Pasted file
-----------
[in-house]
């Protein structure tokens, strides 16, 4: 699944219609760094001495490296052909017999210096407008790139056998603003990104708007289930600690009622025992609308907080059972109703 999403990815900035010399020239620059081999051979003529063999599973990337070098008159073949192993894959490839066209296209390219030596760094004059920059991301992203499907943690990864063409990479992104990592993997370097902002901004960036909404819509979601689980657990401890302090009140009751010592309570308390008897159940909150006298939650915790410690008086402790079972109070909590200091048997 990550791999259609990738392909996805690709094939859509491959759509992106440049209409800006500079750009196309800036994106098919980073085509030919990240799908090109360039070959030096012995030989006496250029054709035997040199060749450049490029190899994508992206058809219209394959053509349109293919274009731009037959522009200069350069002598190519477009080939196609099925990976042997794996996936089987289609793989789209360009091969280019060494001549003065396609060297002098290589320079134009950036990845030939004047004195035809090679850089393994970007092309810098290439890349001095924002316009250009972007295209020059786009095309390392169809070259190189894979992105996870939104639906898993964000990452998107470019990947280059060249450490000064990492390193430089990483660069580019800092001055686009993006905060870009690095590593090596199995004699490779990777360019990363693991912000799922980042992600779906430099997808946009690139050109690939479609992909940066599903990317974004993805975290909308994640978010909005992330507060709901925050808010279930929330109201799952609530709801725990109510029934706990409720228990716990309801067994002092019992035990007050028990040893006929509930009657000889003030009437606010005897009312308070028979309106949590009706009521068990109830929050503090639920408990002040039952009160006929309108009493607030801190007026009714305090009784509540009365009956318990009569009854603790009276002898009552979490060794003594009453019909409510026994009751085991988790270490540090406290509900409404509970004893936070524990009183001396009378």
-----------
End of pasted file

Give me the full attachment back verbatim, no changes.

[in-house]
């Protein structure tokens, strides 16, 4: 699944219609760094001495490296052909017999210096407008790139056998603003990104708007289930600690009622025992609308907080059972109703 999403990815900035010399020239620059081999051979003529063999599973990337070098008159073949192993894959490839066209296209390219030596760094004059920059991301992203499907943690990864063409990479992104990592993997370097902002901004960036909404819509979601689980657990401890302090009140009751010592309570308390008897159940909150006298939650915790410690008086402790079972109070909590200091048997 990550791999259609990738392909996805690709094939859509491959759509992106440049209409800006500079750009196309800036994106098919980073085509030919990240799908090109360039070959030096012995030989006496250029054709035997040199060749450049490029190899994508992206058809219209394959053509349109293919274009731009037959522009200069350069002598190519477009080939196609099925990976042997794996996936089987289609793989789209360009091969280019060494001549003065396609060297002098290589320079134009950036990845030939004047004195035809090679850089393994970007092309810098290439890349001095924002316009250009972007295209020059786009095309390392169809070259190189894979992105996870939104639906898993964000990452998107470019990947280059060249450490000064990492390193430089990483660069580019800092001055686009993006905060870009690095590593090596199995004699490779990777360019990363693991912000799922980042992600779906430099997808946009690139050109690939479609992909940066599903990317974004993805975290909308994640978010909005992330507060709901925050808010279930929330109201799952609530709801725990109510029934706990409720228990716990309801067994002092019992035990007050028990040893006929509930009657000889003030009437606010005897009312308070028979309106949590009706009521068990109830929050503090639920408990002040039952009160006929309108009493607030801190007026009714305090009784509540009365009956318990009569009854603790009276002898009552979490060794003594009453019909409510026994009751085991988790270490540090406290509900409404509970004893936070524990009183001396009378």